We've all heard the expression, "If only walls could talk." But I would like to ask, what about town squares?
It seems like there is one no matter where you go - a central meeting place, a public park, a town landmark. Whether in a small village or a bustling city, these squares help form a community's identity, its personality. And if you're going to be in my town for the inauguration, I invite you to come visit our nation's square.
Formerly known as President’s Park, Lafayette Square is the D.C. neighborhood that President-Elect Barack Obama will soon call home. If it could talk, it would tell you the story of the United States in a way that no other place could - through tales of the legendary people who have met on the benches here and of the historic buildings that surrounded them.
I have the pleasure of peering out of my office window every day to see the square, which never fails to be a lively place. Some days there are packs of protestors, while others are quiet and calm. Sometimes there are people lying in the grass or flipping pennies into the fountains, and sometimes there are construction crews assembling barriers and metal gates to protect important White House visitors. And don't even get me started on the motorcades...
Lafayette Square has slowly been transforming though, a process that began in late 2008. See, every four years, rows of bleachers are erected in front of the White House and on the south end of the square so that we can properly welcome (or re-welcome) a president. With just days until the 2009 inauguration, crews are scrambling to complete the finishing touches. Check out some of the photos I've been taking this week in the slideshow above.
Lately, the Hay Adams Hotel has been buzzing with excitement, TV trucks and many secret service agents. As you probably know from the news, this historic hotel has been one of two temporary homes for the First Family as the big day gets closer and closer. For security reasons, all vehicle traffic has been diverted and foot traffic has been limited. Thankfully, it hasn't stopped people from enjoying the square or from taking pictures by its statues.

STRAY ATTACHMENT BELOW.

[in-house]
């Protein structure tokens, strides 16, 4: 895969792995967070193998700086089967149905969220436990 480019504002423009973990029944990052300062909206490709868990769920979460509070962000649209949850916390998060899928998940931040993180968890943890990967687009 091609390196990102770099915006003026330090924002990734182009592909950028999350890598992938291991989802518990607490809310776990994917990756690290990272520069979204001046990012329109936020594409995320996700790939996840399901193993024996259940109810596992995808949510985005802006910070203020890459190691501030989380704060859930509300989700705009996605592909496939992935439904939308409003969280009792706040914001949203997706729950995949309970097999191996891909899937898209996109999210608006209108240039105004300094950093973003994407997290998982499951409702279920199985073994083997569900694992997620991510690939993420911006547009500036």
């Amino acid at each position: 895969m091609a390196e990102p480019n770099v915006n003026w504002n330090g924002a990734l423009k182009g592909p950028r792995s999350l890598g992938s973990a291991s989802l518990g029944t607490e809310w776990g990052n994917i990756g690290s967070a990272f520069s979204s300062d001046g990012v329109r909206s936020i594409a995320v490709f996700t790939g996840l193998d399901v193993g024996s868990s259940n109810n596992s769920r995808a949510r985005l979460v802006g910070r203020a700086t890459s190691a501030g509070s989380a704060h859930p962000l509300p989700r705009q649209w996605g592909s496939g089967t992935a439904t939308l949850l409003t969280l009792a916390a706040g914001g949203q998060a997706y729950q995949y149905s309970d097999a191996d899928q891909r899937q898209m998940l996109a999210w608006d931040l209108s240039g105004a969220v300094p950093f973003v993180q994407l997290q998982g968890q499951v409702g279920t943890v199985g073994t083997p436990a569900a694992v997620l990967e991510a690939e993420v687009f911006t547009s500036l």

Others who work in the area scrunch their noses at the sound of what could be considered chaos. I, however, view it as history happening right before my eyes. Lafayette Square is a special place because for centuries, others just like me have witnessed the buzz on the square before, during and after historic events that eventually make their way into our history textbooks. Overall, I think those of us who work on the square are lucky. While we might not have tickets to the inauguration ceremonies or get to see the parade, we have had front row seats for the most important event of all: a historic election that will bring many new faces to our square.
If you are making the trip to Washington, I invite you to take a stroll past the I (or "Eye" according to locals) Street and 17th Street barriers to the Decatur House on Lafayette Square. We offer brochures for a free cell phone audio tour that will teach you the history of Lafayette Square and its value to our nation. And while you are here, you can also warm up in our popular museum gift shop. It will be a destination for inauguration mementos and souvenirs.
– Mame Croze
Mame Croze is the manager of public relations and marketing for the Decatur House, a National Trust historic site. Stay tuned leading up to the inauguration as more National Trust staffers share their stories about the greater D.C. area. Coming to town for the historic event? Be sure to visit our new Preservationist’s Guide to Washington.
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